31Aug2014 Filed under: blah-blah-blog

My home base is: east of Atlanta

Day to day I work as: a homeschooling mom, freelance writer, chief cook and bottle washer at The Apted Zoo

If I didn’t do this I would: have a little studio/office where I’d paint, craft and write for fun

Next year I will travel to: Uganda again, Lord willing

To me Sunday means: going to church, having a family dinner at the table, taking the kids to youth group and having a couple hours of alone time while they’re there

And I like to eat: at a Chinese buffet after church, but that only rarely happens

And I will get out of bed: at 8

And get dressed around: 10

And I will smile about: teaching Jonah’s children’s church class and getting hugs from his cute little buddies

And I just may daydream about: taking a long afternoon nap

And when Monday comes: I’m going to enjoy Labor Day off with my family!


28Aug2014 Filed under: blah-blah-blog


Several weeks ago, I had the pleasure of attending the 2015 catalog release party at IKEA Atlanta.


My sidekick, Eli, came along, and all evening I was entertained by how much my 12-year-old loved everything he saw! (Note to IKEA: If you’re making a 12-year-old boy want to shop, you must be doing something right!)

Eli Collage

[He was trying to put on a frown for the camera, but couldn't hold it. LOL]

I was also amused by how much Eli loved the chicken satay skewers from the buffet, but I digress. (Two plates full, people. Two!)

It had been a while since I’d been to IKEA. Last time I went, it was a rainy afternoon and my sister and I whiled away a few hours, stopping for a yummy dinner of Swedish meatballs and mashed potatoes in the budget-priced restaurant. At the time, we were shopping mainly for rugs and kitchen gadgets, so we kind of breezed through many of the departments.

Well, at the catalog release party, we got to go on a guided tour of IKEA, and it was just awesome.


[Why, yes, our hearts are pounding with excitement over this glimpse inside IKEA's dreamy closet systems!]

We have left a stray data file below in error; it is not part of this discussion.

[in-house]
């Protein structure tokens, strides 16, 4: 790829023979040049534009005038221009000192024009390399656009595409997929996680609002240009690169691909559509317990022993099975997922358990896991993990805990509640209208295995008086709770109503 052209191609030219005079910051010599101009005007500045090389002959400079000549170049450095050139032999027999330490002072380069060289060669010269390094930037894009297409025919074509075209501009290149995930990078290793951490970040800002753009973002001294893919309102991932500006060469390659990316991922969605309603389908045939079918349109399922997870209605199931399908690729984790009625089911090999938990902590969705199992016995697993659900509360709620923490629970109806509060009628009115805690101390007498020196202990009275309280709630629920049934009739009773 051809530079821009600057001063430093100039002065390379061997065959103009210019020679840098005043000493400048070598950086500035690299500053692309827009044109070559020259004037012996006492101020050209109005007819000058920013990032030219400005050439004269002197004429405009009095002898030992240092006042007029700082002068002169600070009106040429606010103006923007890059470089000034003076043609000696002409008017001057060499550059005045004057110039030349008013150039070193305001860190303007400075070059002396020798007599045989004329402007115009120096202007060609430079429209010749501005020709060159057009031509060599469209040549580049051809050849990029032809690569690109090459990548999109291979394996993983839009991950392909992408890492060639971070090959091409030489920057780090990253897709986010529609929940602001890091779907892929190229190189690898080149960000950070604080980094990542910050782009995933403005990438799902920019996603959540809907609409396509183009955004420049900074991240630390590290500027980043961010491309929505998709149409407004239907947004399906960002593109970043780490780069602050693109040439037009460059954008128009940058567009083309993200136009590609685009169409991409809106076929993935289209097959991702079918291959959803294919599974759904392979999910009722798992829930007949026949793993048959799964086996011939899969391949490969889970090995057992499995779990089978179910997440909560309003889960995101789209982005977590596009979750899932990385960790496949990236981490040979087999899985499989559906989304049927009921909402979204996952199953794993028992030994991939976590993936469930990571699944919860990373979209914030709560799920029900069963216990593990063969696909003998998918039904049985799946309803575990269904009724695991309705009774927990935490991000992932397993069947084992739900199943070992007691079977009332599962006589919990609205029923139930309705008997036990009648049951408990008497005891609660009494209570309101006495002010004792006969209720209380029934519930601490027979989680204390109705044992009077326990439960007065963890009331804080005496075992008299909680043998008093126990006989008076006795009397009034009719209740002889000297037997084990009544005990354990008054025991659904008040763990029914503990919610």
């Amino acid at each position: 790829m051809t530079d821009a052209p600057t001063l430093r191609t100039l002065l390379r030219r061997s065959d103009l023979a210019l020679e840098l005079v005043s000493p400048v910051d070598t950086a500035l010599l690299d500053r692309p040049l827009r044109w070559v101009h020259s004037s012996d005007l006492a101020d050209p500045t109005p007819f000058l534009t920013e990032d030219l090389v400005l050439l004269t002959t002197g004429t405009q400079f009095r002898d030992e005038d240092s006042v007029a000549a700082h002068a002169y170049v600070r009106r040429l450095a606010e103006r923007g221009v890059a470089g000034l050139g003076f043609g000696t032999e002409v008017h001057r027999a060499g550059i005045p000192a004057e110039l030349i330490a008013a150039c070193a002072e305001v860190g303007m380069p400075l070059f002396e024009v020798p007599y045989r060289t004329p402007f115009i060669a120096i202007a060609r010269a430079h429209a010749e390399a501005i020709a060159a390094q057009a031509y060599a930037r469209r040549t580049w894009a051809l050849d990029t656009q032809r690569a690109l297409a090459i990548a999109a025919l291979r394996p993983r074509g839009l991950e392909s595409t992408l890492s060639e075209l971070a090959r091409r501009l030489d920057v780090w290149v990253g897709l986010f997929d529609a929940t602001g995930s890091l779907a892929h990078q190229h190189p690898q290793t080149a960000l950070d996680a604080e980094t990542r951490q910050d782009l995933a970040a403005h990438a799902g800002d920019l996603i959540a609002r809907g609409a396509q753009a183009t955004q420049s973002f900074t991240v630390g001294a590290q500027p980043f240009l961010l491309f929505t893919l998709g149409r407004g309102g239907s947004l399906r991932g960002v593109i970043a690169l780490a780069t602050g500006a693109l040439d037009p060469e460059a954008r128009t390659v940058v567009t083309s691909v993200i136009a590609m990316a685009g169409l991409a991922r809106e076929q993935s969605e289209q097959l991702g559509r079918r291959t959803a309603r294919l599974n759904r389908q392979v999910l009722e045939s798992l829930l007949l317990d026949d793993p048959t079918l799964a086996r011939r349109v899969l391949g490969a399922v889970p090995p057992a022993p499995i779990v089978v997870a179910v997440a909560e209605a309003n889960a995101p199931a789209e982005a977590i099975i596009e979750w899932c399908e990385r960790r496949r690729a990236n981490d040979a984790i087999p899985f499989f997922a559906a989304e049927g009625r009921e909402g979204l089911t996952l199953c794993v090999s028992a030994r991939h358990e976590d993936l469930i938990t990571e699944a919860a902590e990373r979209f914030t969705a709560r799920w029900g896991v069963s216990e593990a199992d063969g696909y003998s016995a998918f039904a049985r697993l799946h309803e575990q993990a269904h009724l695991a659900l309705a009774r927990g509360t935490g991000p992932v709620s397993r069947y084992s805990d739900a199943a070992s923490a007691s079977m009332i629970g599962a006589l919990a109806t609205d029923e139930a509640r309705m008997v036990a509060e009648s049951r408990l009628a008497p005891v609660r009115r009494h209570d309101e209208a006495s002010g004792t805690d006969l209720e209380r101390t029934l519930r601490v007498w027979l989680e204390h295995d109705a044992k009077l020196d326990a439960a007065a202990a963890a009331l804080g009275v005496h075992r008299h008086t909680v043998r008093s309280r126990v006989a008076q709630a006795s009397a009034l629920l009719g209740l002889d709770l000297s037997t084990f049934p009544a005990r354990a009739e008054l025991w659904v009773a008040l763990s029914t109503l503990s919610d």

I spent a decent amount of time in each department and came home with several bits of knowledge that are going to take me back sooner than later:

  • They sell over 15 kinds of mattresses and most come with a 25-year warranty. So don’t believe those commercials that say you have to replace your mattress every eight years. If you buy an IKEA mattress and it fails to perform eight years in, just return it for a new one. (Check their site for details, and keep your receipts, obviously! The salesperson suggested scanning a copy to protect against register tape fading.)

[Eli made it his mission to test every mattress until he found his bliss.]


[Although I think he'd have happily slept on a pile of these ultra-soft bathmats.]

  • Everything is NOT all Scandinavian-modern-fabulous, like it used to be. And I really like that. Because these days, I’m more of a traditional girl when it comes to home design. Not everything at IKEA is austere and clean-lined. There are a ton of really pretty things to be found here.
IKEA Collage

[Click the pic to see the lovely floral detail on the must-have window screen, the classic chair design and the vintage cabinets.]

  • However, with a small 1970s bathroom ranking near the top of our remodel wish list, this modern sink cabinet is just what I’m looking for. It doesn’t project far from the wall, and those deep drawers are just what I need to store 4 kids’ worth of stuff!
  • Sign up for IKEA Family and get a free coffee or tea every time you shop, as well as deals emailed to your inbox. Oh, and we received a BOGO fro-yo coupon on our registration receipt, which we, of course, took advantage of.
  • Finally, their Sparkling Pear Drink (Dryck Bubbel Paron) is the bomb-diggety. Even Eli, who isn’t a fruit-juice-lover, found a way to casually sneak himself a second glass.

So if you’ve never been to IKEA, or haven’t been in a while, do yourself a favor and go! And to make it easier to shop for the things you love, enter this contest to win a $100 IKEA gift card!

a Rafflecopter giveaway






Grace in the Blame Game

19Aug2014 Filed under: blah-blah-blog



Moms need to show one another a lot more grace than we do.

We look at a child behaving badly–whether two or sixteen–and immediately blame the mom for some deficiency that caused the behavior.

(It’s curious how we almost never point to Dad–it’s almost always Mom at the receiving end of those wagging fingers and tongues.)

One thing I’ve observed, that seems truer with every passing year, is this: kids, at a very early age, assert their independence, and they often choose to do it through misbehavior.

In addition, every single one of us are born with a free will to do as we please regardless of how we’ve been taught. Granted, some unruly kids haven’t been taught any better. But a lot of the ones who earn our disproving glances have been taught how to act. They just decide to do the opposite. Sometimes repeatedly.

I’ve also learned that some kids–thankfully, not many of them, but some–are like Teflon when it comes to punishment. The verse about the dog stubbornly returning to its vomit comes to mind. Every family I know that has three or more children has at least one Teflon kid and one pretty easy one. The others are usually somewhere in the middle of the extremes.